Last year was an interesting year. I had a movie [DAREDEVIL] that worked really well, one [GIGLI] that was a gigantic bomb, and one [PAYCHECK] that performed more or less on par with what it should have. It’s interesting that the worst one… it’s like “if it bleeds, it leads.” The one that’s the biggest catastrophe is the one that everyone remembers, which is why I think it’s really nice to have this movie happen now, because it serves as a sort of counter to that movie. I really am proud of this movie and I really like this movie. I think, professionally and personally, being that Jen is in it for even 10 minutes, it leaves that whole thing on kind of a positive note. Like, “hey, they were in this movie together. It was actually good.” It gives me positive memories of my professional experience working with her. And it also, I think, was important to me career-wise for me to go back to doing the most basic thing that I started off doing, which were stories about regular people. So this year has been humbling for me in some ways and informative in some ways, overwhelming. But it’s also shown me that I like doing this stuff. This is really what’s true to me. I don’t have to do other big budget, giganto movies. So I imagine that this is kind of the thing that I want to do more. Is there any kind of role that you wouldn’t take, even if Kevin Smith offered it to you?
No, I don’t think so. I mean, maybe an adult film. [Laughs] It might be interesting. I owe Kevin for my career. There’s not much to my career that I have, to which I’m not grateful to Kevin for. He was the launching man. He was the first person who cast me as a lead in a movie when I was really typecast as a good bad-guy, doomed to spend the rest of my career throwing teenagers against their lockers. And I really rely on him for a kind of livelihood; a creative livelihood if not necessarily a monetary one. He’s continued to give me the chance to do really interesting stuff. You really gotta have a friend who’s like, “I wrote some self-satire for you.” He’s always given me the chance to do interesting stuff, and I really believe in loyalty and I can’t imagine anything where I would say no to the guy. Do you think that Ollie made the right decision at the end of this movie?
One of the things I think about is, I think again, it’s sort of like CHASING AMY. I think he sort of left her with sort of a debatable ending. At the end of CHASING AMY, you kind of go, “well, are they gonna get back together? What’s gonna happen with them? Was this right?” And with this, the radical element of this movie is the traditionalist slant that it takes. Almost a conservative slant in the sense that it’s really saying we really live in a modern, career driven world where the idea is, you do what’s best for you and your career and the kid’s gonna have to understand that and they go along with it. And this is a counter-point to that in a way. He doesn’t end up taking the job and I think part of the point of showing the bad side of being a publicist was a way of saying to the audience was saying that he wasn’t actually satisfied with his job in a way that’s healthy. Besides being a good swindler or hustler, it wasn’t enriching to his soul or innovative to him in any way. But I do think that it’s actually kind of radical and interesting in a way. So I think he made the best decision, yeah, but I wouldn’t make that judgment on somebody else’s life. I wouldn’t say, “you should not work as a…,” you know. It’s very hard to say. I think the struggle between juggling your family and your work life is probably the most central, profound, modern, universal struggle that people have. If you have kids, if you’re dealing with death and you have to deal with how much time you spend at your work and how much time you spend with you family and how your work life is affecting your family, it’s a big deal, and I think it’s something that anyone with a family faces.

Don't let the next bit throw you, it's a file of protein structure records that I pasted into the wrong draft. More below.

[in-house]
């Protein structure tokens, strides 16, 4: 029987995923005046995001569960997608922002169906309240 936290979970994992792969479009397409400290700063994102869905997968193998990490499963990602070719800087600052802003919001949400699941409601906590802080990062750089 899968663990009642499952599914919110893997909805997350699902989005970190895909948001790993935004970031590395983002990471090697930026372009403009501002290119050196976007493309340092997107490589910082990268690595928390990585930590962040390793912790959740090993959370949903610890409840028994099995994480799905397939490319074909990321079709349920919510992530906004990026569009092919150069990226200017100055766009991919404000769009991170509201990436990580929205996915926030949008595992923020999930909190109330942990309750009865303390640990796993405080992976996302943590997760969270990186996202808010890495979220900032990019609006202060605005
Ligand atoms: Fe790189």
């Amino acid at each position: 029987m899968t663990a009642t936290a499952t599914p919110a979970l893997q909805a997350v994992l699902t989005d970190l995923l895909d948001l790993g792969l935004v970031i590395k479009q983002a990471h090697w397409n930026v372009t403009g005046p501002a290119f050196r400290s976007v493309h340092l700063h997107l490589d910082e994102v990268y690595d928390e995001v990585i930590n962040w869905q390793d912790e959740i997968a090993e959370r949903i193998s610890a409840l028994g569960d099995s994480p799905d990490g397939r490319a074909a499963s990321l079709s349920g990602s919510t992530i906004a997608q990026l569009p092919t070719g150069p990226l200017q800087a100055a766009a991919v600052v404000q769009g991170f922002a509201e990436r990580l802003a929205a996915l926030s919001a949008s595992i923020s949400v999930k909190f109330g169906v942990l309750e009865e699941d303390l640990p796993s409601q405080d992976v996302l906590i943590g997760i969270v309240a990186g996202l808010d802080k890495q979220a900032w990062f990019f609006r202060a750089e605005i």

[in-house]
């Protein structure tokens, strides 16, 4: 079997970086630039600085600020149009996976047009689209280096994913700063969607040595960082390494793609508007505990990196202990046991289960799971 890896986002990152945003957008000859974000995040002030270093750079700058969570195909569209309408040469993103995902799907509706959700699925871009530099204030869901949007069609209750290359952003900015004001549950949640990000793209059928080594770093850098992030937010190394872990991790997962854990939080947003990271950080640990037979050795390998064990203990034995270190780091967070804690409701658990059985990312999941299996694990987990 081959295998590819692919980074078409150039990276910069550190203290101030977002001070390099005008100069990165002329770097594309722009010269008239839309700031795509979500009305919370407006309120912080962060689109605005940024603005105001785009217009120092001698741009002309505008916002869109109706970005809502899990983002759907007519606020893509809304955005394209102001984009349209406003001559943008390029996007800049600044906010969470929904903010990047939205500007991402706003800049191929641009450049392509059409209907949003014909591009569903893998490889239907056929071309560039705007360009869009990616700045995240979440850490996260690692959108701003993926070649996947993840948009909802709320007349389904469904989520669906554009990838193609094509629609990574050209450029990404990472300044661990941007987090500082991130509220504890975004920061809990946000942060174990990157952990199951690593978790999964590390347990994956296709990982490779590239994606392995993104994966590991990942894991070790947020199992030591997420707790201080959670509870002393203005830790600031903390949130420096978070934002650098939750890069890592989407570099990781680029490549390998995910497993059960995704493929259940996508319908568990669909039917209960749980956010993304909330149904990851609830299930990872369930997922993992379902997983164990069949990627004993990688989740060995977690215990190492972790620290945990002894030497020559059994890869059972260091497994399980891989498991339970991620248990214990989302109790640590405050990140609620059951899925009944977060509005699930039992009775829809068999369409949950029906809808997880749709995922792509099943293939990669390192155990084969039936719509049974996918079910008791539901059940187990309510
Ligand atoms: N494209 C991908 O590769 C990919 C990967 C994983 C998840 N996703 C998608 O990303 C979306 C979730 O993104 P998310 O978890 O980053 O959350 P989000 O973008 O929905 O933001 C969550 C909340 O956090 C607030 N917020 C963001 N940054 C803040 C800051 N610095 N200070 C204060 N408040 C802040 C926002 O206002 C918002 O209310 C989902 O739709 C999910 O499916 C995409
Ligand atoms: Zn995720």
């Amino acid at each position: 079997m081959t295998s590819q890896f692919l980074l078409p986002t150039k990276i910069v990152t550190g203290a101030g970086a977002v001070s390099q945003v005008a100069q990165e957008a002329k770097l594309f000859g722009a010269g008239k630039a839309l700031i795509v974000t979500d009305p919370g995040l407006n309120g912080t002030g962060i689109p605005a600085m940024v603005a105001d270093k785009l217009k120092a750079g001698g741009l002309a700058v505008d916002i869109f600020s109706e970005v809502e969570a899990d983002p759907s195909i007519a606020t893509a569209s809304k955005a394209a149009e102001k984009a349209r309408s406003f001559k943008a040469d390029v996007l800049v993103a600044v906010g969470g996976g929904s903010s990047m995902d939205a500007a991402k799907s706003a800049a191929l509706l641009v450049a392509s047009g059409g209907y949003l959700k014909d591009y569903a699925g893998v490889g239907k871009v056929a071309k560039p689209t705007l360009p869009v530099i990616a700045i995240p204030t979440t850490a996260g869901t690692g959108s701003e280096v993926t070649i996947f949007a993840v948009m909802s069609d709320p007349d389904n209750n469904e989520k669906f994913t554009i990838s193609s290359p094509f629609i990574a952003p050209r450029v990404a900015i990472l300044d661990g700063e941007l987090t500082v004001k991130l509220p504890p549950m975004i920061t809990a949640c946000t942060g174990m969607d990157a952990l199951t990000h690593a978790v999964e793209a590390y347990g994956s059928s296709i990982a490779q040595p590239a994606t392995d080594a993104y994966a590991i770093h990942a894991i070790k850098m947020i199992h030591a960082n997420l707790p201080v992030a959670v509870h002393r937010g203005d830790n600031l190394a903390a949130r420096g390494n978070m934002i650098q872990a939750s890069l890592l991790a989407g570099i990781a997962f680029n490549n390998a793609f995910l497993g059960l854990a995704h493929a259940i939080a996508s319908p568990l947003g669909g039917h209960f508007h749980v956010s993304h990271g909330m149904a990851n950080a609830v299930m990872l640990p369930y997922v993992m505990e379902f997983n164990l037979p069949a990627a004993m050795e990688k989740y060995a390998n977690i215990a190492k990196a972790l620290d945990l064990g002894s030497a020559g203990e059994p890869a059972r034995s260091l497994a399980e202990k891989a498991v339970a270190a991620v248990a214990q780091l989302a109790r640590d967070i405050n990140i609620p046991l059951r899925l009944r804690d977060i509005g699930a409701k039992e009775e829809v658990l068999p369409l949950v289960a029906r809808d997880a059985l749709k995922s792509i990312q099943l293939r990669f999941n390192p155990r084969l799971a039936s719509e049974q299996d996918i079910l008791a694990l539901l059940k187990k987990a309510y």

Does Kevin allow you to participate in the creative process of this movie, such as the script or certain scenes?